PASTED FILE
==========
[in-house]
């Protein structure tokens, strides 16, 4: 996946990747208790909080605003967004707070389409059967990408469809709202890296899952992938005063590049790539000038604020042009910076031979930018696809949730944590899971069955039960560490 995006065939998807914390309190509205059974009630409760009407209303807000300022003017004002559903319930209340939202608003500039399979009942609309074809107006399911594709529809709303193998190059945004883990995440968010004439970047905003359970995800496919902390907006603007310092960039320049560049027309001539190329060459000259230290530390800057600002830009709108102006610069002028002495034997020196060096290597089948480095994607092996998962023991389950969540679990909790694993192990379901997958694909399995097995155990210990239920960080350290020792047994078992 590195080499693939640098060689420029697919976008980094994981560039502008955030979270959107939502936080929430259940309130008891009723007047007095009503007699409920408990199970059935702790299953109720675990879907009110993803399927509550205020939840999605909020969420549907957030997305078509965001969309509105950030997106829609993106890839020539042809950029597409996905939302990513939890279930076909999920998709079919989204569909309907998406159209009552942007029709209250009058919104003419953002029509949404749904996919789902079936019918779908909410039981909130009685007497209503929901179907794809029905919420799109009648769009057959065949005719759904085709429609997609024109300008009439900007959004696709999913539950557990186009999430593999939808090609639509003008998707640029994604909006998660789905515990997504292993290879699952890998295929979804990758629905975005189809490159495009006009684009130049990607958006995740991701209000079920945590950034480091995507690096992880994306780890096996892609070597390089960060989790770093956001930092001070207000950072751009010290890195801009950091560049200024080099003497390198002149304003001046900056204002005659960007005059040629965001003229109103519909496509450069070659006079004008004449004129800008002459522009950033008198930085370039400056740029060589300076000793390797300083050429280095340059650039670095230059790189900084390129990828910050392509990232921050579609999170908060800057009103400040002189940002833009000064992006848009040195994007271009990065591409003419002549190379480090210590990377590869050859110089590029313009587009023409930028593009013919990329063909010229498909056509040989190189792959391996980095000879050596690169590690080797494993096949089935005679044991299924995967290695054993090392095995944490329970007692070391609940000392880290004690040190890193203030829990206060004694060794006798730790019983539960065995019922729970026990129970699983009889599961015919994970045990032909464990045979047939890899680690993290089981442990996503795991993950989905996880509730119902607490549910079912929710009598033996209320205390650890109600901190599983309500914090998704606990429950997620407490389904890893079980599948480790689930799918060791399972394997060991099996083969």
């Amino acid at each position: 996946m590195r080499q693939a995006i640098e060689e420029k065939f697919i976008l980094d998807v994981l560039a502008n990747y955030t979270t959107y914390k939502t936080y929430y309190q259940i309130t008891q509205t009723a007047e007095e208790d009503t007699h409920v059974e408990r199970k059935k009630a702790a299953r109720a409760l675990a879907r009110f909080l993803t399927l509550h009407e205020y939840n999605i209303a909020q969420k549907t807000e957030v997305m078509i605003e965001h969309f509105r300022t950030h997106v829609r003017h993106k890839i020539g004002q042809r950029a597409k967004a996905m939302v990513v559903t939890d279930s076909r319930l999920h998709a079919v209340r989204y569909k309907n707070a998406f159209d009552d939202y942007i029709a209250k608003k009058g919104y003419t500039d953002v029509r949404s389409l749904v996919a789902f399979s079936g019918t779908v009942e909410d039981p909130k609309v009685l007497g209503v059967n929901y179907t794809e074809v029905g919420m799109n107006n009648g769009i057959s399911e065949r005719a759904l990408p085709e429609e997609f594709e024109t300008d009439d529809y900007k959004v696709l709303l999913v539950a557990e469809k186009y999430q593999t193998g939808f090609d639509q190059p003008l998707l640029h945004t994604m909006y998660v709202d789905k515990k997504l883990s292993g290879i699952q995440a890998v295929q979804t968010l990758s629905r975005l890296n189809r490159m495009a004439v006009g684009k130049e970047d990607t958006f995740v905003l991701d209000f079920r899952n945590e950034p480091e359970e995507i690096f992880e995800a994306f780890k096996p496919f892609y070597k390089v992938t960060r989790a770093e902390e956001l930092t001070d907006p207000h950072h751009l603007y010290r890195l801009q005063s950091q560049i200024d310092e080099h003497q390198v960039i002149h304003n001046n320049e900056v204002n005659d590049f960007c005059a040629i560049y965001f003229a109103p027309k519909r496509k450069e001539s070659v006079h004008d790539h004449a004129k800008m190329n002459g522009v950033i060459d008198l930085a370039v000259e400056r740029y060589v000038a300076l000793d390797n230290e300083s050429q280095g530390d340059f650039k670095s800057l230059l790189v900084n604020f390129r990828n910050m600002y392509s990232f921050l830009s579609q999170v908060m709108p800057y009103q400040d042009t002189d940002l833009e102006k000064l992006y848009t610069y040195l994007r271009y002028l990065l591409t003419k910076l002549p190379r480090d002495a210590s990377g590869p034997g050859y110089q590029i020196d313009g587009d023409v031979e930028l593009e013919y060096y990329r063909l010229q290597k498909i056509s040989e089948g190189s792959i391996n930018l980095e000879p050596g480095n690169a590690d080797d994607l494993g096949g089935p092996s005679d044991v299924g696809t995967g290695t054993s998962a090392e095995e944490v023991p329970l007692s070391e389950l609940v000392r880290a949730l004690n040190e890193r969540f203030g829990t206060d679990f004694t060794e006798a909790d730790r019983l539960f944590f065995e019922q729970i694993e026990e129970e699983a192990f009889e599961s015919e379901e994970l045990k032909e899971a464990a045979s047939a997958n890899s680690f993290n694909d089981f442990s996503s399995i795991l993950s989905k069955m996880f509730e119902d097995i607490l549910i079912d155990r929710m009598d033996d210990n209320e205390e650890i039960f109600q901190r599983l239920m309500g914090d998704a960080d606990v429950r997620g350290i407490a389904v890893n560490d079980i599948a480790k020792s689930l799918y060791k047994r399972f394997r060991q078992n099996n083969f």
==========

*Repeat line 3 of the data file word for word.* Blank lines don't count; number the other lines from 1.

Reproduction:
């Amino acid at each position: 996946m590195r080499q693939a995006i640098e060689e420029k065939f697919i976008l980094d998807v994981l560039a502008n990747y955030t979270t959107y914390k939502t936080y929430y309190q259940i309130t008891q509205t009723a007047e007095e208790d009503t007699h409920v059974e408990r199970k059935k009630a702790a299953r109720a409760l675990a879907r009110f909080l993803t399927l509550h009407e205020y939840n999605i209303a909020q969420k549907t807000e957030v997305m078509i605003e965001h969309f509105r300022t950030h997106v829609r003017h993106k890839i020539g004002q042809r950029a597409k967004a996905m939302v990513v559903t939890d279930s076909r319930l999920h998709a079919v209340r989204y569909k309907n707070a998406f159209d009552d939202y942007i029709a209250k608003k009058g919104y003419t500039d953002v029509r949404s389409l749904v996919a789902f399979s079936g019918t779908v009942e909410d039981p909130k609309v009685l007497g209503v059967n929901y179907t794809e074809v029905g919420m799109n107006n009648g769009i057959s399911e065949r005719a759904l990408p085709e429609e997609f594709e024109t300008d009439d529809y900007k959004v696709l709303l999913v539950a557990e469809k186009y999430q593999t193998g939808f090609d639509q190059p003008l998707l640029h945004t994604m909006y998660v709202d789905k515990k997504l883990s292993g290879i699952q995440a890998v295929q979804t968010l990758s629905r975005l890296n189809r490159m495009a004439v006009g684009k130049e970047d990607t958006f995740v905003l991701d209000f079920r899952n945590e950034p480091e359970e995507i690096f992880e995800a994306f780890k096996p496919f892609y070597k390089v992938t960060r989790a770093e902390e956001l930092t001070d907006p207000h950072h751009l603007y010290r890195l801009q005063s950091q560049i200024d310092e080099h003497q390198v960039i002149h304003n001046n320049e900056v204002n005659d590049f960007c005059a040629i560049y965001f003229a109103p027309k519909r496509k450069e001539s070659v006079h004008d790539h004449a004129k800008m190329n002459g522009v950033i060459d008198l930085a370039v000259e400056r740029y060589v000038a300076l000793d390797n230290e300083s050429q280095g530390d340059f650039k670095s800057l230059l790189v900084n604020f390129r990828n910050m600002y392509s990232f921050l830009s579609q999170v908060m709108p800057y009103q400040d042009t002189d940002l833009e102006k000064l992006y848009t610069y040195l994007r271009y002028l990065l591409t003419k910076l002549p190379r480090d002495a210590s990377g590869p034997g050859y110089q590029i020196d313009g587009d023409v031979e930028l593009e013919y060096y990329r063909l010229q290597k498909i056509s040989e089948g190189s792959i391996n930018l980095e000879p050596g480095n690169a590690d080797d994607l494993g096949g089935p092996s005679d044991v299924g696809t995967g290695t054993s998962a090392e095995e944490v023991p329970l007692s070391e389950l609940v000392r880290a949730l004690n040190e890193r969540f203030g829990t206060d679990f004694t060794e006798a909790d730790r019983l539960f944590f065995e019922q729970i694993e026990e129970e699983a192990f009889e599961s015919e379901e994970l045990k032909e899971a464990a045979s047939a997958n890899s680690f993290n694909d089981f442990s996503s399995i795991l993950s989905k069955m996880f509730e119902d097995i607490l549910i079912d155990r929710m009598d033996d210990n209320e205390e650890i039960f109600q901190r599983l239920m309500g914090d998704a960080d606990v429950r997620g350290i407490a389904v890893n560490d079980i599948a480790k020792s689930l799918y060791k047994r399972f394997r060991q078992n099996n083969f």